Pakistan may trade with Afghanistan in rupee, a move that can ease the country’s burgeoning current account deficit.
Minister of Finance and Revenue Shaukat Tarin told the Senate Standing Committee on Finance that trade with Afghanistan would be in rupee now as the new government wanted to save its dollar reserves.
Commenting on the development, Pakistan Businesses Forum Vice President Ahmad Jawad said it was a good move for Pakistan’s importers too, to deal in rupee.
“In a currency swap arrangement, countries that buy from each other pay in their respective currency at a pre-determined exchange rate instead of trading in US dollar. This helps save foreign exchange and strengthens their currencies.”
He said the government must form a task force with representatives of the commerce ministry, State Bank of Pakistan and Federation of Pakistan Chambers of Commerce and Industry (FPCCI) to prepare a list of countries with which Pakistan could consider trading in rupee.
“While it is negative in terms of US dollar inflow into Pakistan, it is not a huge amount,” said Topline Securities economist Atif Zafar.
Moreover, it would strengthen diplomatic relations with Afghanistan, which was more important right now, he added.
“At a time when the economy desperately needs a push for growth, Pakistan can capitalise on the present situation by increasing the scale and depth of economic engagement with Afghanistan,” said former FPCCI president Mian Anjum Nisar.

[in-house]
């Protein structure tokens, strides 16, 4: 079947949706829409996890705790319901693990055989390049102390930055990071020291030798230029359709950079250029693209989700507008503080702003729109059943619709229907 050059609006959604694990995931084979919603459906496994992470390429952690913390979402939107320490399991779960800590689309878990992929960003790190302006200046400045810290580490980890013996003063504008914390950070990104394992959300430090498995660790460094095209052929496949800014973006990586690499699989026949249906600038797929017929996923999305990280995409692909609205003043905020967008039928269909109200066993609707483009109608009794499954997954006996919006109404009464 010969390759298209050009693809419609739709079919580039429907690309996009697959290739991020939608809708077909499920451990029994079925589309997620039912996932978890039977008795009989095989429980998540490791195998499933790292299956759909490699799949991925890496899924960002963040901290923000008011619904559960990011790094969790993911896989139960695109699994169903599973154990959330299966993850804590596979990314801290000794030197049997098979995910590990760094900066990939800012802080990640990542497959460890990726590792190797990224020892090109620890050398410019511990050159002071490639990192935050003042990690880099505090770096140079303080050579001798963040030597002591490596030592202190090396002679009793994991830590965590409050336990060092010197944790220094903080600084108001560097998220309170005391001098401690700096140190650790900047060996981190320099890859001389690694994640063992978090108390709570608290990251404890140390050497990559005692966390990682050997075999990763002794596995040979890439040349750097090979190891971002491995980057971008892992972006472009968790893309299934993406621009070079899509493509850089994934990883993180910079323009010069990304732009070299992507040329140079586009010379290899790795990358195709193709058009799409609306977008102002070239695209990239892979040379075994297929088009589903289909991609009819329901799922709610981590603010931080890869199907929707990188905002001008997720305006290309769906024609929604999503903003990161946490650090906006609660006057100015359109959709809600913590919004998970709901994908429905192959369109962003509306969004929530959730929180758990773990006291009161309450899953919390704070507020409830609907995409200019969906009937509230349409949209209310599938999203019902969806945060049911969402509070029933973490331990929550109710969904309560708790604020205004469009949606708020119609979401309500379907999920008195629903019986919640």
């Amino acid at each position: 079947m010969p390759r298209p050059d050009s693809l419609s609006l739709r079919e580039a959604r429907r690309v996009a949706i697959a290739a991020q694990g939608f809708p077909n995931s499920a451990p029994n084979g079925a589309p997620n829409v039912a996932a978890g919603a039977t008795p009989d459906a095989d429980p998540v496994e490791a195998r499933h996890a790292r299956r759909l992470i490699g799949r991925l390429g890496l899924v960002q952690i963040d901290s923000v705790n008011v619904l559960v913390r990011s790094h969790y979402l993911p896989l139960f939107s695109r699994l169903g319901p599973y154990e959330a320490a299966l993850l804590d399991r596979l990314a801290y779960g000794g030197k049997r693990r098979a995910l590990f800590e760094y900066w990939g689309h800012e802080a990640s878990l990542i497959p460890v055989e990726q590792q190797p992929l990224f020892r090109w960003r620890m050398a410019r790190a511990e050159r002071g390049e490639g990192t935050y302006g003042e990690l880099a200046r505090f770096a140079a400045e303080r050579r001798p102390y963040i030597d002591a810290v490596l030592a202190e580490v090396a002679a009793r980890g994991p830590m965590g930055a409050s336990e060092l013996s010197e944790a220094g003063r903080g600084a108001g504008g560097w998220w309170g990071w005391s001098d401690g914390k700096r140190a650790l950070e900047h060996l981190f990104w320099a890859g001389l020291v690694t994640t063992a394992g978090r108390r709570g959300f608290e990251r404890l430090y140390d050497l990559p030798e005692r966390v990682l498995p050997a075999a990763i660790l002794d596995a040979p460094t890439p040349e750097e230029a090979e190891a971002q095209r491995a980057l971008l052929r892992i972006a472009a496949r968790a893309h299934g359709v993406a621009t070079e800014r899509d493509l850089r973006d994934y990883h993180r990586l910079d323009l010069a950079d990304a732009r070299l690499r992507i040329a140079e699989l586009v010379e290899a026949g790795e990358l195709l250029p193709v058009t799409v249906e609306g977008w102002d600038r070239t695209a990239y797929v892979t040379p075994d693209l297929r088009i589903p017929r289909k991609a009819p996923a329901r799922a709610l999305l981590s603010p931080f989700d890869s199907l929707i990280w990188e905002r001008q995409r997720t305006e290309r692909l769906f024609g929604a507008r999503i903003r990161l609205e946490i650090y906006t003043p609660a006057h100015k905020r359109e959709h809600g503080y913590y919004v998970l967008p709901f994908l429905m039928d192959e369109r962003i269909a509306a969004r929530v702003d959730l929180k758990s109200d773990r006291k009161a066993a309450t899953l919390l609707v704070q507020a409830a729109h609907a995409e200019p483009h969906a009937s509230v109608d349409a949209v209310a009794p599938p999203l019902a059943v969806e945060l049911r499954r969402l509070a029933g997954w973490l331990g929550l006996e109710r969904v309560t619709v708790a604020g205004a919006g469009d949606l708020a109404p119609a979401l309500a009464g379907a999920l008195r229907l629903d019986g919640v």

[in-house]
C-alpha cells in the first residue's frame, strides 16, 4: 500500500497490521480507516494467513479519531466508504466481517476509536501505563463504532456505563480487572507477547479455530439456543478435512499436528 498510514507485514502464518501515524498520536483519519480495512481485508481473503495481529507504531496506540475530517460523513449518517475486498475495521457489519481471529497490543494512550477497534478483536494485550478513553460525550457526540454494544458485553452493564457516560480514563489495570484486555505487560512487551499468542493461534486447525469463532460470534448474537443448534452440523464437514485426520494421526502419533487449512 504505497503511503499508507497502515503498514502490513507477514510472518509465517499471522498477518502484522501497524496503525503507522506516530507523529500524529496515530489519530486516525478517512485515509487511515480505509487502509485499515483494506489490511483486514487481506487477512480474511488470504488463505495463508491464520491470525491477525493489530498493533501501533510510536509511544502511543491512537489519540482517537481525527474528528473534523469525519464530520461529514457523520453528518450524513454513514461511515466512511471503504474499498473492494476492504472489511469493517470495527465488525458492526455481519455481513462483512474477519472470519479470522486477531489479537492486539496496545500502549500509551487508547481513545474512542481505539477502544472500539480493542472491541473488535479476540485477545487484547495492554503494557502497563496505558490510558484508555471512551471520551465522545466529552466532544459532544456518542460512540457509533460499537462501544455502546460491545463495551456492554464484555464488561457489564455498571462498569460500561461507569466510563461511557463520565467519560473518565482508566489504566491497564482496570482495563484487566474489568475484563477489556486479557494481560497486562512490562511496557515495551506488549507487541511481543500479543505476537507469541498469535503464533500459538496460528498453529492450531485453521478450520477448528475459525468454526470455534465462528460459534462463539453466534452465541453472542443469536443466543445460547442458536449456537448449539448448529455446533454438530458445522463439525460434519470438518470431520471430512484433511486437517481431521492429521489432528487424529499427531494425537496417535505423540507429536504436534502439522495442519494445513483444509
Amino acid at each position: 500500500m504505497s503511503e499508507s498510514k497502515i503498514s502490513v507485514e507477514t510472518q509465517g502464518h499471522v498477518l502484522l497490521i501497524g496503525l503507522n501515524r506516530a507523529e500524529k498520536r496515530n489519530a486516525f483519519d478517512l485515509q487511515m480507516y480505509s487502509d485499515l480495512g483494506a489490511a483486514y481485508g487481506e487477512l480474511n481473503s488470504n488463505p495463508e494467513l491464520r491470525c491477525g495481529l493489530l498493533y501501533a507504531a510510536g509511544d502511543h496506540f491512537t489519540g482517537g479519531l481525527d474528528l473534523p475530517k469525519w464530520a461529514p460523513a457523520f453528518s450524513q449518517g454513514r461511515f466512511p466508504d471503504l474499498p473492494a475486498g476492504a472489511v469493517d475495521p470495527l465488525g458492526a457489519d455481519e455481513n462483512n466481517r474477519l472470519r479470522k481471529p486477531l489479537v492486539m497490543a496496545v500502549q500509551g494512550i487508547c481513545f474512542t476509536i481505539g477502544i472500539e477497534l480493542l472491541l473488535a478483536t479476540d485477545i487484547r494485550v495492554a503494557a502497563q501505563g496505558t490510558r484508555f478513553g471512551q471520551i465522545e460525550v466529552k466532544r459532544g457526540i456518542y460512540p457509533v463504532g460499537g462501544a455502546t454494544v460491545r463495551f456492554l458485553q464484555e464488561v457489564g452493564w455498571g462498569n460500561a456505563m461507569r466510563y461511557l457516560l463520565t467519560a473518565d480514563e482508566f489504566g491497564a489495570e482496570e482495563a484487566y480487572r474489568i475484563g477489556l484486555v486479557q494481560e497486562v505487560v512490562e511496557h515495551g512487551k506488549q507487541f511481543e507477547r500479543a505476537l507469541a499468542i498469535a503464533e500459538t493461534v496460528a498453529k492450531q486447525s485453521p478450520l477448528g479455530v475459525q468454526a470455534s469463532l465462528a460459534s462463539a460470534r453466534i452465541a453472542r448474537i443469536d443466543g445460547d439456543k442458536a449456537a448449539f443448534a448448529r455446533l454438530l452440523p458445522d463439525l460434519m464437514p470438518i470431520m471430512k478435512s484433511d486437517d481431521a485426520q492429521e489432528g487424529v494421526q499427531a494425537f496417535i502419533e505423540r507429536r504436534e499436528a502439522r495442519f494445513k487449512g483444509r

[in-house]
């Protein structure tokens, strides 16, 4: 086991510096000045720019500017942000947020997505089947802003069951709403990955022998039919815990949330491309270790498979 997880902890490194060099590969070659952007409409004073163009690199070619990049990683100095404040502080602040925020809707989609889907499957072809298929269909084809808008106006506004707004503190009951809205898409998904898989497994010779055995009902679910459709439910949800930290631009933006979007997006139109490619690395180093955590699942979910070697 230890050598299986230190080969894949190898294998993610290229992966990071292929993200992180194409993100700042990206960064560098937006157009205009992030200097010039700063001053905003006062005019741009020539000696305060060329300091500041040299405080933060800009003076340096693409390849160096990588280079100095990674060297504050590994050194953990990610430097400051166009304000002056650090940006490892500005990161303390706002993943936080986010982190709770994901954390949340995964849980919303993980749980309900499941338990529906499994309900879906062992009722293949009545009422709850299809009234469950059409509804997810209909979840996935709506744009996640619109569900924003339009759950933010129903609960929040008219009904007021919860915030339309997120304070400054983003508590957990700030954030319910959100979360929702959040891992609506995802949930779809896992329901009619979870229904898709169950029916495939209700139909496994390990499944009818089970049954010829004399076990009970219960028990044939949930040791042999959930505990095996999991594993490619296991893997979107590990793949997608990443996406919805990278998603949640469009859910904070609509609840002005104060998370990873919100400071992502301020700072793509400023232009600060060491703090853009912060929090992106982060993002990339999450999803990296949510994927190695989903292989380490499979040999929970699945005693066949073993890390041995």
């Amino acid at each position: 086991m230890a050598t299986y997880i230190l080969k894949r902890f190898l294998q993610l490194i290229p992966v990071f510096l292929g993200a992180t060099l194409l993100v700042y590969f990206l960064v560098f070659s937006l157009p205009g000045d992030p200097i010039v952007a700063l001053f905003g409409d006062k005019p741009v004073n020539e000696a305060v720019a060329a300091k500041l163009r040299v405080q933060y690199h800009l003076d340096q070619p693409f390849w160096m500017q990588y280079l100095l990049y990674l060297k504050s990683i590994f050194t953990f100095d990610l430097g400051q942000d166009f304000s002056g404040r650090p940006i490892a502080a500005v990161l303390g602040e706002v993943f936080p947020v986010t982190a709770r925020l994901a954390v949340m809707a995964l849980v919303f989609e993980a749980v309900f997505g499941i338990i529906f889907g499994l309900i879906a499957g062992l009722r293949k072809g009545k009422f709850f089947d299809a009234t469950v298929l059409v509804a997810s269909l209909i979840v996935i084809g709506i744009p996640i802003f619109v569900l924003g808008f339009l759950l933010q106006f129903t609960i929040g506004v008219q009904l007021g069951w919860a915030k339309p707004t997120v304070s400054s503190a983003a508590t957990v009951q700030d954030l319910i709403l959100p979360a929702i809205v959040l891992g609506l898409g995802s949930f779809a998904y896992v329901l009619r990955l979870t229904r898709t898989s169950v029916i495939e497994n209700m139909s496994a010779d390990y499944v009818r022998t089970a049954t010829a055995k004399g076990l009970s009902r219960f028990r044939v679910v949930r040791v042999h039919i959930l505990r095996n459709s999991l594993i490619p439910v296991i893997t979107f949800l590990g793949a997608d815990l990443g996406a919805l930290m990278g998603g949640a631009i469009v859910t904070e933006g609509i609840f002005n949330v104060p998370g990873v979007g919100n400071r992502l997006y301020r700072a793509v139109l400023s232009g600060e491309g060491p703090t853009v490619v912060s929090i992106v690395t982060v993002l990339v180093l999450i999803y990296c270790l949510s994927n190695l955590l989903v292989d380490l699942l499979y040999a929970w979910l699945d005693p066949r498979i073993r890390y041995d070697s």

“Our economy is at the crossroads in the wake of a dramatic drop scene of the US-led war in Afghanistan with the return of Taliban back to power, but in this crisis Pak-Afghan trade can be multiplied manifold if the irritants are removed and traders are facilitated.”
Afghanistan’s economy shrank 1.9% in 2020, Nisar said. The country has the second-lowest per capita income in the region.
Read Pak-Afghan trade picks up as Taliban seize control
Things are in a flux and there is every chance that the situation can deteriorate further as the aid flow may be disrupted. After all, 80% of Afghanistan’s budget is financed by aid.
“It would serve us better if we lie low and do our homework to deal with all possible scenarios in Afghanistan, as logistics facilities, including sufficient weighing bridges and swift customs clearance, can shorten travel time, reduce wastages and increase the overall trade to the benefit of the two countries and their people,” he added.
“I think trade with Iran and China too should be in rupee, as we make substantial imports from China,” said Jawad.
He added that the trade and industry had no idea as to what was the real exchange rate required by the central bank and what was the end point for rupee depreciation.
Though the exporters would get some benefit in their export proceeds from the depreciating rupee, the overall economy would face a tough time as the cost had been rising and finally it would affect consumption, which was the main wheel to run the economy.
Published in The Express Tribune, September 10th, 2021.
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